Edgren students honor others
MISAWA AIR BASE, Japan — Giving can, indeed, feel better than receiving.
Honor society students at Robert D. Edgren high and middle school need no convincing of this.
Both the National Honor Society and the National Junior Honor Society have donated hundreds of dollars this year to charitable organizations in Japan and other Asian countries.
NJHS donated $900 to sponsor life-saving surgeries for two children in Vietnam with congenital heart defects, according to NJHS teacher sponsor Lori Grant.
The children are receiving care at Hue Medical College in Hue, Vietnam, an area heavily hit by Agent Orange defoliants during the Vietnam War, said Lauri Kuntz, the NHS teacher sponsor.
“It’s been a trickle-down effect, with generations still seeing deformities,” she said.
It was through Kuntz that Grant heard of Hue Medical College and got her students involved, Grant said.
Kuntz, who worked with Vietnamese refugees for 12 years, heard of the doctor, Nguyen Nhan, who manages the college’s Office of Genetic Counseling and Disabled Children. Kuntz traveled to his clinic to meet him and has been raising funds for him for years.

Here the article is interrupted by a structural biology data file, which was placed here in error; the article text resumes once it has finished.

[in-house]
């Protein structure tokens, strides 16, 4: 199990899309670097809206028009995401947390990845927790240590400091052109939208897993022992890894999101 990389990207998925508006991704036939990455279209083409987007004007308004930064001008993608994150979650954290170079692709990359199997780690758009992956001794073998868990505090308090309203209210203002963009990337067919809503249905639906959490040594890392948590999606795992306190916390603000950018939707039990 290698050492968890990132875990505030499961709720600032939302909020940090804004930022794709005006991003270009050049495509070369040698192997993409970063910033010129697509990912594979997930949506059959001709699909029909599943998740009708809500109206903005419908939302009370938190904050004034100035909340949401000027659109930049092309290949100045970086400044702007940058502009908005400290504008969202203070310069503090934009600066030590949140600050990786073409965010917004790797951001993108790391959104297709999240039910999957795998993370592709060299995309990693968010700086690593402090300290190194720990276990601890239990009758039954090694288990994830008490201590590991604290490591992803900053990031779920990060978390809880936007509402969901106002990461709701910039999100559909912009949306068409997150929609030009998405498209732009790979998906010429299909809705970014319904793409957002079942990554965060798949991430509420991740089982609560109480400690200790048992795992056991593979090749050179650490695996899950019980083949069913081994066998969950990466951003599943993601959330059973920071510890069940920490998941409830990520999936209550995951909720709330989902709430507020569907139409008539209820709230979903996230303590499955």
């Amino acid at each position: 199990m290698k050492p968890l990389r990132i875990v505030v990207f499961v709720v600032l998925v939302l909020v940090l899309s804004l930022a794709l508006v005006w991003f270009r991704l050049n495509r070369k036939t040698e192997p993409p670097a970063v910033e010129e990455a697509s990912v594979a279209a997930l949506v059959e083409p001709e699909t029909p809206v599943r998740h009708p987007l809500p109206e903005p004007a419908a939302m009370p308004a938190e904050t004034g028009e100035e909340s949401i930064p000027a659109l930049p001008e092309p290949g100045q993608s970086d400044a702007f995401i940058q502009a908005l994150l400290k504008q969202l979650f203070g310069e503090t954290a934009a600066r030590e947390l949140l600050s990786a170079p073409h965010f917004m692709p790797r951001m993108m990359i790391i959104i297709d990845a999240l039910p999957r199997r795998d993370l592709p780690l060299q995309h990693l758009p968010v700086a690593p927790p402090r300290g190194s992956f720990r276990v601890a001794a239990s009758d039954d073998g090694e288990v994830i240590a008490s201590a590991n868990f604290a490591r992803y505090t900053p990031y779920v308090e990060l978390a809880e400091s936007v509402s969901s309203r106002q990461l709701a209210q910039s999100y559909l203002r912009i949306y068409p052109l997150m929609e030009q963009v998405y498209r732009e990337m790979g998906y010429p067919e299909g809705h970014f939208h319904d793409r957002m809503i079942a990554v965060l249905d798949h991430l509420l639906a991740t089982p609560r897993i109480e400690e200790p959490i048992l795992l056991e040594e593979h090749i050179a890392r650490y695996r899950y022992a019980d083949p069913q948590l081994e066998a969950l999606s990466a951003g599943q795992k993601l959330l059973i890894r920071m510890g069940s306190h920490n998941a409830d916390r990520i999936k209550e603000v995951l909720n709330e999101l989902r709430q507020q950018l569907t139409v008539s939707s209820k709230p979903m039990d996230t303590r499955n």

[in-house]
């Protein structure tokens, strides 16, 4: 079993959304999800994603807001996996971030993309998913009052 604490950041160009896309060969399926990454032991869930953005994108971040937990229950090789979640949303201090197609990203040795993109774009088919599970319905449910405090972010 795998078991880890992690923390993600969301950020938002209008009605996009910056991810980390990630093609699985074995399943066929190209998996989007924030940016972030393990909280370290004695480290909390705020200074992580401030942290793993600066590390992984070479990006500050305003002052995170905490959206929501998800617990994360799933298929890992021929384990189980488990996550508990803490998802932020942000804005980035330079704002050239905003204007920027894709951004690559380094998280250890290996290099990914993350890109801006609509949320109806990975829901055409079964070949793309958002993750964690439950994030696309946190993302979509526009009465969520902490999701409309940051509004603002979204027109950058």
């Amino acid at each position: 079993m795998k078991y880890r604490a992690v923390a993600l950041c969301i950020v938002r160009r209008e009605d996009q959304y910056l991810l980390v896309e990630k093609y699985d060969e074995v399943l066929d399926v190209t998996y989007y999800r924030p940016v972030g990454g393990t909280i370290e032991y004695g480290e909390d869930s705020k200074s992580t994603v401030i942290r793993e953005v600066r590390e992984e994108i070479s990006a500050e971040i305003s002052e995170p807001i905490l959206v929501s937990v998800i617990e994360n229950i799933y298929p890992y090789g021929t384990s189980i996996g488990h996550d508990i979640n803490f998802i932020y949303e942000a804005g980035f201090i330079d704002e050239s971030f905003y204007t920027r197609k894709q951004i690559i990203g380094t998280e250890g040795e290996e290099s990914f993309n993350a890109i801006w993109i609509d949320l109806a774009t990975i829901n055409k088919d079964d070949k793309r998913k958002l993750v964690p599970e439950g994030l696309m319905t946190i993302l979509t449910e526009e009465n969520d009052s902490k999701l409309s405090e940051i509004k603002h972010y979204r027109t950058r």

The $900 came from money already in NJHS’s account. Some has already paid for a heart surgery for 12-year-old Nguyen Thi Viet Trang. The remainder is going to a 5-year-old boy who is taking medication to get stronger for his heart surgery, Grant said.
NJHS also collected another $950 during a bake sale earlier this month. The money will be given to the Bikoen Orphanage in Shichinohe, Japan, on Jan. 11. The orphanage, with 68 children, requested money for winter heating bills, Grant said.
Eighth-grader Kaitlyn Grimm said the bake sale “was a lot of fun. I love giving back to the community.”
NHS raised its money earlier in the year during the school’s educator’s day. With the theme “Beyond the Bake Sale,” students researched and presented information about their favorite charity for a fund-raiser.
“I thought as an honor society, we needed to be more global,” Kuntz said. Money was raised for Nhan’s clinic, goats for an African charity, and baseball equipment for poor communities.
Seniors Samantha Cannon and Norah Sweeney brought in about $125 — both in cash and supplies — for the Cambodia Arts and Scholarship Foundation. The foundation supports schools in underpopulated areas that receive no government funding for education, Sweeney said.
Their donation went to a school in a remote jungle region.
“All those school supplies, I think we have those every day,” Cannon said. “You … realize how much they appreciate it.”